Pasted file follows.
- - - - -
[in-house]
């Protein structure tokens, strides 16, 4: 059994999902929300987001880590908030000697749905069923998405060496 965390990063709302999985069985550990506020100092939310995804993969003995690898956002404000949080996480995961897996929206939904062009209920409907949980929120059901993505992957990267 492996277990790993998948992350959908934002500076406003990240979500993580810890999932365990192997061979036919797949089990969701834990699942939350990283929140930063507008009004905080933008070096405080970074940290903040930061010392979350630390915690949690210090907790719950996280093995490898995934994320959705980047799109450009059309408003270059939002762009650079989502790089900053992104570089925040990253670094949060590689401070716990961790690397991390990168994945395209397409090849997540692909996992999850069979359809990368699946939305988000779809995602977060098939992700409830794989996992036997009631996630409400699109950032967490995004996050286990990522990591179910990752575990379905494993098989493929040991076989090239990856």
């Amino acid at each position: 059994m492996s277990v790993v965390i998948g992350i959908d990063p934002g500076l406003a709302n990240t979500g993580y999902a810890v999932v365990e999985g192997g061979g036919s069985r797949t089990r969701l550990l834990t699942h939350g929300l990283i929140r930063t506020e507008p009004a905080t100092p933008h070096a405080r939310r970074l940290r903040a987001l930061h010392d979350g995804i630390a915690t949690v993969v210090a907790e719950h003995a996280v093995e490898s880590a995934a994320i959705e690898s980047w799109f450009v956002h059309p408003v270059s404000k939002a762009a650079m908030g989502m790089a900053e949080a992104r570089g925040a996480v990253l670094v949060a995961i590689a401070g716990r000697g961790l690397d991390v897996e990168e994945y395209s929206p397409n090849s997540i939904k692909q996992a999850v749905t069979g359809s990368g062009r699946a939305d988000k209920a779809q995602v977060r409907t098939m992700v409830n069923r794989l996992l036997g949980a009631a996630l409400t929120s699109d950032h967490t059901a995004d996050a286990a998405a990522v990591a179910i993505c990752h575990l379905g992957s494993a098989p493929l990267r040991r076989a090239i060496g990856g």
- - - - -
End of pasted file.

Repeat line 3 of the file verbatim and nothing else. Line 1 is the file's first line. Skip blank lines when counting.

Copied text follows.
């Amino acid at each position: 059994m492996s277990v790993v965390i998948g992350i959908d990063p934002g500076l406003a709302n990240t979500g993580y999902a810890v999932v365990e999985g192997g061979g036919s069985r797949t089990r969701l550990l834990t699942h939350g929300l990283i929140r930063t506020e507008p009004a905080t100092p933008h070096a405080r939310r970074l940290r903040a987001l930061h010392d979350g995804i630390a915690t949690v993969v210090a907790e719950h003995a996280v093995e490898s880590a995934a994320i959705e690898s980047w799109f450009v956002h059309p408003v270059s404000k939002a762009a650079m908030g989502m790089a900053e949080a992104r570089g925040a996480v990253l670094v949060a995961i590689a401070g716990r000697g961790l690397d991390v897996e990168e994945y395209s929206p397409n090849s997540i939904k692909q996992a999850v749905t069979g359809s990368g062009r699946a939305d988000k209920a779809q995602v977060r409907t098939m992700v409830n069923r794989l996992l036997g949980a009631a996630l409400t929120s699109d950032h967490t059901a995004d996050a286990a998405a990522v990591a179910i993505c990752h575990l379905g992957s494993a098989p493929l990267r040991r076989a090239i060496g990856g």